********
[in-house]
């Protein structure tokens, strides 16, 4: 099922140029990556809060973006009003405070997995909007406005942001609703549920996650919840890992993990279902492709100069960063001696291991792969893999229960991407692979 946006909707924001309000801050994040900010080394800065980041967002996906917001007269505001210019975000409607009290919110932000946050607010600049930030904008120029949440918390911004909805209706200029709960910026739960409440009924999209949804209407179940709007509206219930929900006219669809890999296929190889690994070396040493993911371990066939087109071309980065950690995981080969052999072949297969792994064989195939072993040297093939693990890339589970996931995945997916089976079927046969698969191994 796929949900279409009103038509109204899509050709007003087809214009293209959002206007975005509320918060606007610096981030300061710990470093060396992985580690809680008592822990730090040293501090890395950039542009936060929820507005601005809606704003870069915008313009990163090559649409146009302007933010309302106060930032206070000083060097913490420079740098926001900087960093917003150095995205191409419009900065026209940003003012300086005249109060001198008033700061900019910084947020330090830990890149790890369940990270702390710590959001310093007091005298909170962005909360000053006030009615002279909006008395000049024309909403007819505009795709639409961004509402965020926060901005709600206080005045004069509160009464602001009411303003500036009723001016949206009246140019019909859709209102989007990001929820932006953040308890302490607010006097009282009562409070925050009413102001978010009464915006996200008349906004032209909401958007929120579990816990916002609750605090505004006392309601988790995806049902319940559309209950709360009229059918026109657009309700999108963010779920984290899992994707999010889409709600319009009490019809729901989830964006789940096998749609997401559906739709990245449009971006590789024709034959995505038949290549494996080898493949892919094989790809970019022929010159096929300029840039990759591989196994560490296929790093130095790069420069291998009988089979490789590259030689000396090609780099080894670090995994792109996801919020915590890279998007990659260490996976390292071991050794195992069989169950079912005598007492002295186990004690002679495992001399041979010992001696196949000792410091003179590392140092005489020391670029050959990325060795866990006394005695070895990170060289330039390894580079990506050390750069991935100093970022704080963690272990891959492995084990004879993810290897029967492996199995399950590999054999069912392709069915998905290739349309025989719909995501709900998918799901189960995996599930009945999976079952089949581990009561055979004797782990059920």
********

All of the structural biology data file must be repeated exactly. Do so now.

[in-house]
């Protein structure tokens, strides 16, 4: 099922140029990556809060973006009003405070997995909007406005942001609703549920996650919840890992993990279902492709100069960063001696291991792969893999229960991407692979 946006909707924001309000801050994040900010080394800065980041967002996906917001007269505001210019975000409607009290919110932000946050607010600049930030904008120029949440918390911004909805209706200029709960910026739960409440009924999209949804209407179940709007509206219930929900006219669809890999296929190889690994070396040493993911371990066939087109071309980065950690995981080969052999072949297969792994064989195939072993040297093939693990890339589970996931995945997916089976079927046969698969191994 796929949900279409009103038509109204899509050709007003087809214009293209959002206007975005509320918060606007610096981030300061710990470093060396992985580690809680008592822990730090040293501090890395950039542009936060929820507005601005809606704003870069915008313009990163090559649409146009302007933010309302106060930032206070000083060097913490420079740098926001900087960093917003150095995205191409419009900065026209940003003012300086005249109060001198008033700061900019910084947020330090830990890149790890369940990270702390710590959001310093007091005298909170962005909360000053006030009615002279909006008395000049024309909403007819505009795709639409961004509402965020926060901005709600206080005045004069509160009464602001009411303003500036009723001016949206009246140019019909859709209102989007990001929820932006953040308890302490607010006097009282009562409070925050009413102001978010009464915006996200008349906004032209909401958007929120579990816990916002609750605090505004006392309601988790995806049902319940559309209950709360009229059918026109657009309700999108963010779920984290899992994707999010889409709600319009009490019809729901989830964006789940096998749609997401559906739709990245449009971006590789024709034959995505038949290549494996080898493949892919094989790809970019022929010159096929300029840039990759591989196994560490296929790093130095790069420069291998009988089979490789590259030689000396090609780099080894670090995994792109996801919020915590890279998007990659260490996976390292071991050794195992069989169950079912005598007492002295186990004690002679495992001399041979010992001696196949000792410091003179590392140092005489020391670029050959990325060795866990006394005695070895990170060289330039390894580079990506050390750069991935100093970022704080963690272990891959492995084990004879993810290897029967492996199995399950590999054999069912392709069915998905290739349309025989719909995501709900998918799901189960995996599930009945999976079952089949581990009561055979004797782990059920």